Dubai Ports Deal to Get Security Review
DP World, the Dubai-based company embroiled in a controversy over its purchase of a contract to administer six U.S. ports, has agreed to a more extensive security review of the deal.
The Bush administration will conduct a highly unusual second review of potential security risks in a business deal it previously approved for a United Arab Emirates-based company to take over significant operations at six leading U.S. ports. The new, 45-day investigation is aimed at averting an impending political showdown as Congress returned to Washington on Monday from a weeklong break. Senate Majority Leader Bill Frist, who helped negotiate the plan, quickly recommended that lawmakers wait for the outcome before acting on legislation to delay or block the deal. Frist, R-Tenn., said he expects oversight hearings to continue this week.
In six pages of legal documents sent Sunday to the White House, Dubai-based DP World offered to submit to a second, broader investigation of its plans to run shipping terminals in New York, New Jersey, Baltimore, New Orleans, Miami and Philadelphia. The Treasury Department, which governs the U.S. review panel, said it would accept DP World’s extraordinary offer once the company formally filed its request for one. It said the same government panel will reconsider the deal that it earlier had agreed unanimously posed no national security concerns.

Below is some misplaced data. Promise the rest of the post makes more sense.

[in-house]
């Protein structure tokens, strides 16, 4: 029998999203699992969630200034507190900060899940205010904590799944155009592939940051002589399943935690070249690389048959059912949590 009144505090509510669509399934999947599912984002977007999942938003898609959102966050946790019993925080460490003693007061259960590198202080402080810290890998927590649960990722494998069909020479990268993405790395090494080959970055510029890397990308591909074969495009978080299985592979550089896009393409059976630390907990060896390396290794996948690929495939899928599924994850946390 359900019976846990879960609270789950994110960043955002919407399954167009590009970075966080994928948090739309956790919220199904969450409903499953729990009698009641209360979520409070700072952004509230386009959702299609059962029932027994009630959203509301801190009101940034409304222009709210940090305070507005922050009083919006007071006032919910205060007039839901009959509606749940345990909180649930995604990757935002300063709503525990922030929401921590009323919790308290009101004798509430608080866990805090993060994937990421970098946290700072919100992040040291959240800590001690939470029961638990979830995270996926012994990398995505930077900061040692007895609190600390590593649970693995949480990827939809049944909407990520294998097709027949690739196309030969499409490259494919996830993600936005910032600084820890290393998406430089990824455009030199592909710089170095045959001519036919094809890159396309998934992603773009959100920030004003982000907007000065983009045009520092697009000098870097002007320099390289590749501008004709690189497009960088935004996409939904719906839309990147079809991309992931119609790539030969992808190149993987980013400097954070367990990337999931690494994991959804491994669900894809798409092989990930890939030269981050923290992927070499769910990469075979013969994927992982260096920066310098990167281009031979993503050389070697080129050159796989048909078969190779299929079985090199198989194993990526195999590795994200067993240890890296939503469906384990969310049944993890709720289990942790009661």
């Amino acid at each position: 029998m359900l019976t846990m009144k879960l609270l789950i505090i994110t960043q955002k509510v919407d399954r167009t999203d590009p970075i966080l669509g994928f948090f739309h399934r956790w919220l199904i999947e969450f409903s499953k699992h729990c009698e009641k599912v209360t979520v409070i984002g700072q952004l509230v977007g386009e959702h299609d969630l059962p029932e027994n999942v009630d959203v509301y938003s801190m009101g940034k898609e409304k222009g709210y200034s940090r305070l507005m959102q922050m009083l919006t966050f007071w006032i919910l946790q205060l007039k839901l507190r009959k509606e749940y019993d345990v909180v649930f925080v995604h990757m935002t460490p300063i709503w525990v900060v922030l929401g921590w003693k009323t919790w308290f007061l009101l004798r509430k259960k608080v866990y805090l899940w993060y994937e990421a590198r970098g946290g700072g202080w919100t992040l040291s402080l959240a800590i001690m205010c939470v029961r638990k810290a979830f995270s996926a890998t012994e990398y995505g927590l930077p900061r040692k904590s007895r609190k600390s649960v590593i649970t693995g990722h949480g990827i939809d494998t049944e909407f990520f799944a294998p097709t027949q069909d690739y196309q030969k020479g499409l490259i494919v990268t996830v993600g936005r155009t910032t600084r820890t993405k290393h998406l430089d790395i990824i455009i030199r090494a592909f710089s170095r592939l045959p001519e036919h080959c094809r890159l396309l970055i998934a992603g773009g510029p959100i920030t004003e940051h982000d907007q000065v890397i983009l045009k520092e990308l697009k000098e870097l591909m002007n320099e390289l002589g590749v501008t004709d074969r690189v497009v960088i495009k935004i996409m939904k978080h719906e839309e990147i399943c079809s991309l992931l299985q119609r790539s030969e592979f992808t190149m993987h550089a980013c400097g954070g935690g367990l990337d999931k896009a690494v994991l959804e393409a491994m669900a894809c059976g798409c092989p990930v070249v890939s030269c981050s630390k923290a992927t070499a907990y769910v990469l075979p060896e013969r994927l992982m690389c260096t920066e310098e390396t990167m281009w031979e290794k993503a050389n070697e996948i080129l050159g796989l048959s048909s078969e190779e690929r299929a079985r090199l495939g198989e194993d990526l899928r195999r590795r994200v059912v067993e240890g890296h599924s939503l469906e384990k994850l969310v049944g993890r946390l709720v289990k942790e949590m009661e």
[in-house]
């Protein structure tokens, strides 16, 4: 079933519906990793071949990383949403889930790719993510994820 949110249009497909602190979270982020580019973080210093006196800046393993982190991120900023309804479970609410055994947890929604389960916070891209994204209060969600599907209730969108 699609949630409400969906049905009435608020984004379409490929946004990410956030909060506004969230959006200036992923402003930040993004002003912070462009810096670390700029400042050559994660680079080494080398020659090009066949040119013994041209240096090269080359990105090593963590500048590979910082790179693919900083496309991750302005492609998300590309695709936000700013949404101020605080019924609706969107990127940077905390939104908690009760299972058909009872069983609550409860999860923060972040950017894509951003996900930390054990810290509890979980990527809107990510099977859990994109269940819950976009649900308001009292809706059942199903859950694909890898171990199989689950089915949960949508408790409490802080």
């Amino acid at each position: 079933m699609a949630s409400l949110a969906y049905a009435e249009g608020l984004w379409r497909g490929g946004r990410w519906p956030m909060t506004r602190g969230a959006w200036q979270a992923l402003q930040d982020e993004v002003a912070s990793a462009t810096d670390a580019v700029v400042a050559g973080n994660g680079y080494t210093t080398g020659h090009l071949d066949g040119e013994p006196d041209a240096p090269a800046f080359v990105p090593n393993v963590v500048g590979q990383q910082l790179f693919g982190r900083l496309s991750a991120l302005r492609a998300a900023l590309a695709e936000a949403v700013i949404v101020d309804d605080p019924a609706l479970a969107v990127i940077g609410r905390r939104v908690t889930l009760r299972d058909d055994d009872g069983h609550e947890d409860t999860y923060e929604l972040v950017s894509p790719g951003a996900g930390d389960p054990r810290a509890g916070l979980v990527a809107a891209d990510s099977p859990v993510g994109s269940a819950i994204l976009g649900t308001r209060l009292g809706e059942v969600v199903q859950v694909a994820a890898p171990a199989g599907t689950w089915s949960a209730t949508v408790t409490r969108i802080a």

Some senators, led by Charles Schumer, D-N.Y., said they still intend to introduce legislation Monday to block the deal pending a 45-day review and to require congressional approval before DP World can conduct business in the United States. Under existing law, Congress effectively has no role considering deals.
Still, the administration’s announcement means the White House likely won’t face a broader revolt this week by fellow Republicans. A united GOP can assert that its leaders — in Congress and at the White House — have taken additional steps to protect national security.
DP World’s offer was highly unusual. The secretive U.S. committee that considers security risks of foreign companies buying or investing in American industry has conducted such full-blown investigations only about two dozen times among the more than 1,500 international deals it has reviewed. The company said that during the renewed scrutiny, or until May 1, a London-based executive who is a British citizen would have authority over DP World’s U.S. operations. It pledged that Dubai executives would not control or influence company business in the U.S., but said it was entitled to all profits during the period. It also said it will appoint an American to be its chief security officer in the United States. “We hope that voluntarily agreeing to further scrutiny demonstrates our commitment to our long-standing relationship with the United States,” said Edward H. Bilkey, the company’s chief operating officer.
This is a smart political move on part of both DP World and the Bush administration to quell the controversy. Still, I am quite surprised to see the latter bow to congressional pressure over something clearly within the purview of executive authority, given how much they push the envelope on presidential authority on security issues.